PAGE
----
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Friday photo: a freight pilot’s view

You sit in one position in one chair for over three hours. You stare at electro-mechanical needles and dials for those same three+ hours, eyes darting from one to another quickly because you have no autopilot. Occasionally, you turn your head away from your only links to survival, your instruments, and consider with much respect your wings and engines.

Night, mist, haze, and all that jazz

Sometimes when we look back to our earliest periods in aviation, we are rightly hounded by some of the infamously stupid things we did—or tried to do. But if you’re like me, you can honestly say you just didn’t know any better at the time, and that there was no one around to warn you of the dangers. We all have to learn. And every once in a while, the learning unveils itself ex post facto.

Never stop listening – why it pays to be paranoid in the cockpit

I rolled the airplane out onto the runway after checking that the final approach course was clear and began slowing to a stop. I was praying that the controller would catch his mistake himself and issue us a cancellation of our takeoff clearance. But he did not do so. Knowing that I would probably create some very big waves, I transmitted over the tower frequency a quite simple sentence.

Basic math for pilots: does it still matter?

Most of the new-hires came completely unglued when forced to execute visual approaches – especially when cleared for such approaches while still quite high and many miles from the field. He said his flights were often forced to miss the first attempts at visual approaches and go around because of the airplanes being much too high on their profiles; I wondered to myself how such a systemic problem could exist in this computerized age.

From high to low, look out below

They elected to make the first pass quite dramatic by keeping their speed high as they approached from the north. Ray leveled out at exactly 8,200 feet and aimed straight at the peak; Chug’s camera was rolling. In what they both said was a very sudden, terrifying moment, the airplane kicked to the left in a yaw condition then hit some moderate turbulence, and then they were looking only yards ahead at the radio tower on the peak of Highwood Baldy, well above their altitude.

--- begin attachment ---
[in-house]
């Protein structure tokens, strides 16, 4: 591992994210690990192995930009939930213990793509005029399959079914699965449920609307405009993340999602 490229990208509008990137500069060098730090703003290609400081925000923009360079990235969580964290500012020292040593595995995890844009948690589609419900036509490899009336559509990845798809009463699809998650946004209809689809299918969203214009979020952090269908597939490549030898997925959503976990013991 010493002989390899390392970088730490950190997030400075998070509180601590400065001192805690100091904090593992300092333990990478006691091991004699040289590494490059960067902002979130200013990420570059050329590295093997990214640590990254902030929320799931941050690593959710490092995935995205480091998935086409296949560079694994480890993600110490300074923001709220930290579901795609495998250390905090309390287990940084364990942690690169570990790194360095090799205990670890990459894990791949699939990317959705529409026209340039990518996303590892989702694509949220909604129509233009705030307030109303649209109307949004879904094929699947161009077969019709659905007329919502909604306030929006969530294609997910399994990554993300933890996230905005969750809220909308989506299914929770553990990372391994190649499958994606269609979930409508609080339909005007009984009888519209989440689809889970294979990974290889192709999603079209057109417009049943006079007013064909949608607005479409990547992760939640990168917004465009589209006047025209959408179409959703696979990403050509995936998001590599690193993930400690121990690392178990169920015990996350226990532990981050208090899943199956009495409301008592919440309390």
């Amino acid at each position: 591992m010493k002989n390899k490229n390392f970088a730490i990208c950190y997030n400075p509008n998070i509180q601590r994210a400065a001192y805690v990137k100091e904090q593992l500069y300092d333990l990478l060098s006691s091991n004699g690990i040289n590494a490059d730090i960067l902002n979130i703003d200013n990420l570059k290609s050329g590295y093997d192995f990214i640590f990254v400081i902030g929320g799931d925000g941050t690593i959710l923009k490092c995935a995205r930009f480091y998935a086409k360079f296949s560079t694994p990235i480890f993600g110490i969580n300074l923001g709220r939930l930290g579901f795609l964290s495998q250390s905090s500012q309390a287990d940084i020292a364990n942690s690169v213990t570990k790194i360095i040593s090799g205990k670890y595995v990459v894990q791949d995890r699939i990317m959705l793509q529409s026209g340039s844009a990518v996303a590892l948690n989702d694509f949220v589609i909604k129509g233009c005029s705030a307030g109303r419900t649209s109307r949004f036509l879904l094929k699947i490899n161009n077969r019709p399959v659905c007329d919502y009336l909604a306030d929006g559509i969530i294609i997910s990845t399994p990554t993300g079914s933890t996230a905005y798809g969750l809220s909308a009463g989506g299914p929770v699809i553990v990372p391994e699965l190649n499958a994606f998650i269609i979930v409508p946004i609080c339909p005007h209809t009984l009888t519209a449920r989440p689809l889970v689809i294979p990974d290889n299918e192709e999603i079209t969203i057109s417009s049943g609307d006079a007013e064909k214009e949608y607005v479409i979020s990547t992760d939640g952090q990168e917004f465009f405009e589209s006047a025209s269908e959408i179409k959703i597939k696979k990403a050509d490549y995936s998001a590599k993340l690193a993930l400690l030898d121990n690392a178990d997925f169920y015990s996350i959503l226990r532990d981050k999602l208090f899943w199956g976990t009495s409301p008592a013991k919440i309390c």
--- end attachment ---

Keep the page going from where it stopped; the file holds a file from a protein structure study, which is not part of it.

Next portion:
The best Christmas lights I’ve ever seen

I hadn’t wanted to work on Christmas Eve; my family had its own plans, and I had wanted to be a part of those plans. Nonetheless, I was fortunate that the three-day trip I had been assigned was scheduled to end at nine o’clock p.m. on the eve of Christmas that year instead of late on Christmas Day. I had to steel my resolve and think stoically. After all, it was my job; it was my responsibility.

How safe are you?

Before I obtained an instrument rating and began using IFR charts, I, too, relied primarily on visual cues; I never paid a lot of attention to actual geodetic elevations of obstacles and terrain. This type of “feel-as-you-go” operation is fine in good, daytime visibility. But in darkness or reduced visibilities, it can quickly lead to disaster. Simply said, when the visibility goes down, you need a better plan.

The weather is what it is – all alone in a Cherokee Six

I descended until I was, in fact, right on top of the waves. The visibility was better there, but, of course, at that altitude, I could no longer receive any VOR signals, and the airplane had no GPS equipment – no airplane did back then. All I had was a coffee-stained sectional chart, and it looked coldly aloof and insultingly bare of any useful information at the time.

Is that legal? Clearing a path through the fog

They say that in every life a little sunshine will beam on occasion. Freight dogs learn quickly to take advantage of every streak of light they can find and they usually don’t tell anyone about it until well after the fact, because they’re never quite sure if what they’ve just done is legal or not.

Debate: when are you “established” in the hold?

Upon passing the VOR I called the Center controller to inform him that we were entering the hold at Sea Isle and was immediately called on the carpet by my pilot friend with me. He informed me that the controller told us to call him when we were “established” in the hold – not when we were passing the VOR.

What you can’t see can’t touch you

I was flying the daily mail run in a saddle-worn Cessna 402 out of Abingdon, Virginia, on a very cloudy, turbulent, rainy, miserable night in mid-March. We had just leveled out at 5000 feet when the radar approach controller in Roanoke called to inform me that I appeared to be turning toward the north.

How I came to be an ag pilot

Reader Dave Sandidge’s uncle, Bernard Threet, was an ag pilot in the Mississippi Delta region for many years. After his uncle’s recent death, Sandidge wanted to honor him by sharing the story of his memorable cross-country in a Piper Cub crop duster. And what a story it is.